The best views of the Tetons aren't in the Tetons, but rather from Cache Peak, a main peak (10,384-feet) in the Gros Ventre Mountains, just east of downtown Jackson. About 18 miles roundtrip and 4,000 vertical feet of climbing from the Cache Creek Trailhead, Cache Peak is a fun, non-technical scramble.
What Makes It Great
Immediately past the wilderness boundary, the trail forks. You can go to Horse Creek or Turquoise Lake/Highline Trail. Head left for Turquoise Lake. You’ll start gaining serious elevation. At a good clip, it'll take you about an hour or so to reach an elevation of about 9,300 feet, where you'll want to leave the trail and start making your way to the summit.
You’ll know you need to start rock scrambling when you see Cache Peak’s three summits—an intimidating, block-like one on the left, a pyramidal one to the right slightly behind the blocky one, and then, closest (and most mellow-looking) a grassy, tree-covered hump. The pyramidal one is Cache.
Cache Peak is a beautiful summit. The Gros Ventres are big, big country. A long-time local who knows his backcountry calls them “Alaskan in scale.” Jackson Peak, four hundred feet higher, is right there. Gros Peak is absolutely beautiful and you also get a unique perspective of Sleeping Indian.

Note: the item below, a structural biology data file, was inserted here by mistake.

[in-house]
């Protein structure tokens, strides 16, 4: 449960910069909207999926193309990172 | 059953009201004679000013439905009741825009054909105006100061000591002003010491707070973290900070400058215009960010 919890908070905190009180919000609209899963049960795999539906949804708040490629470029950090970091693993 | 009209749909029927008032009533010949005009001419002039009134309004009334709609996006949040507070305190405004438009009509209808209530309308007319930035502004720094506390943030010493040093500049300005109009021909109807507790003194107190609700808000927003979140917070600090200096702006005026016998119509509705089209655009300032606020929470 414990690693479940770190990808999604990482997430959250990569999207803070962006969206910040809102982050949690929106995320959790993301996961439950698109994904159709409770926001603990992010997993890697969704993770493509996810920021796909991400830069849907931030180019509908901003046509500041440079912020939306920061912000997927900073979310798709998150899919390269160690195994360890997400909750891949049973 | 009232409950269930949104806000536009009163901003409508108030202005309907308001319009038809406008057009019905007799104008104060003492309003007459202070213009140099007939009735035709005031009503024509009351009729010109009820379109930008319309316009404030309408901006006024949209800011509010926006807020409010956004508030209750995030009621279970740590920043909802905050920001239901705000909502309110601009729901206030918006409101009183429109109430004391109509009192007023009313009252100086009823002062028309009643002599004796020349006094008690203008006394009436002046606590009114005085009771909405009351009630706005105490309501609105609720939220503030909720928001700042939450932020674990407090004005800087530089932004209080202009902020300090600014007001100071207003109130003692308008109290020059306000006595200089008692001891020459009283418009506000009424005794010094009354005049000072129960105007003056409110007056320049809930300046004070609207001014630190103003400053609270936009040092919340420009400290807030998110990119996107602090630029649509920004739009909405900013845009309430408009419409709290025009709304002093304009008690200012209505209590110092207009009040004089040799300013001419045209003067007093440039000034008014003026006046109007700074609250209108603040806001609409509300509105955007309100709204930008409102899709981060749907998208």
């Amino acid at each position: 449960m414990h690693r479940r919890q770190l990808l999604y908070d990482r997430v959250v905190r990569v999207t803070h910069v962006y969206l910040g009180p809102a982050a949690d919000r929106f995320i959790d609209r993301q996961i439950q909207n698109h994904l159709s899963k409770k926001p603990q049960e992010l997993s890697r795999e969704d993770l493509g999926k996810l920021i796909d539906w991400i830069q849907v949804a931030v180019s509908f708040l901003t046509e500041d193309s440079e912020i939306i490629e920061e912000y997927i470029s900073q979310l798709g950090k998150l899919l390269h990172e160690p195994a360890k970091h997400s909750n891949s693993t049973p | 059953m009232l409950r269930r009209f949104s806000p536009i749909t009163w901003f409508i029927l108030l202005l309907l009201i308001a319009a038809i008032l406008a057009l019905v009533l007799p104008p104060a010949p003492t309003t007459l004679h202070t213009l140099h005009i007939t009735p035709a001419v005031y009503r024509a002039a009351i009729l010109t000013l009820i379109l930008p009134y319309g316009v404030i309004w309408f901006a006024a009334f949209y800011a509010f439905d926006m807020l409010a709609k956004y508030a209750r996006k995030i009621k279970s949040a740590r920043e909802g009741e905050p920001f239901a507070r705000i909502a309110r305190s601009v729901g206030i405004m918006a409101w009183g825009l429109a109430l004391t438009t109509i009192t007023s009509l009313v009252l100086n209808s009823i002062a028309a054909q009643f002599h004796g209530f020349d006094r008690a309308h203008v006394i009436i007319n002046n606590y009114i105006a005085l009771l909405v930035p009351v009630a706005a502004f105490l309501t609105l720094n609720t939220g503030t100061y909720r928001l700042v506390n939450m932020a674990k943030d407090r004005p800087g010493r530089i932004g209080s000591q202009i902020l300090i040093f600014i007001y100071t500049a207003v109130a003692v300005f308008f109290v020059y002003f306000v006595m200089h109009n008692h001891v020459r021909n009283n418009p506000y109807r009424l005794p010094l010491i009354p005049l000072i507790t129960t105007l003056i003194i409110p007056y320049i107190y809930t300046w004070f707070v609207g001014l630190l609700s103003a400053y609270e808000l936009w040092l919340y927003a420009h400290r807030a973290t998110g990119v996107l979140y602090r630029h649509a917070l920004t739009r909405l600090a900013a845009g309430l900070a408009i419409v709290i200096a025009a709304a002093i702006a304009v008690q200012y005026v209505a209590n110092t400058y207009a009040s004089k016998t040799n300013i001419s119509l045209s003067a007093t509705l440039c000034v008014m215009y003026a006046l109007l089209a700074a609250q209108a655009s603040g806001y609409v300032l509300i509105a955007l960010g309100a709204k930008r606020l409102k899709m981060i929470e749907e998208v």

Heading down, you can simply retrace your steps; that's the easiest way to guarantee you don’t get lost.
If you have a map though, it's fun to explore this big country. From this backside of Cache Peak’s summit, it’s possible to wrap around north, pop over a saddle and reconnect with the trail in a basin to the summit’s north and east. Those pretty, small lakes you saw to the north from the summit? The trail is right down there.
Who is Going to Love It
It doesn't really even have any exposed parts, making it a great summit for hikers and even trail runners.
Directions, Parking, & Regulations
You can start from the Cache Creek trailhead on foot or bike. You can ride the latter about six miles to the boundary of the Gros Ventre Wilderness. At the wilderness boundary, helpfully marked with a “no bikes” sign, you can stash your bike in the woods and start walking or running.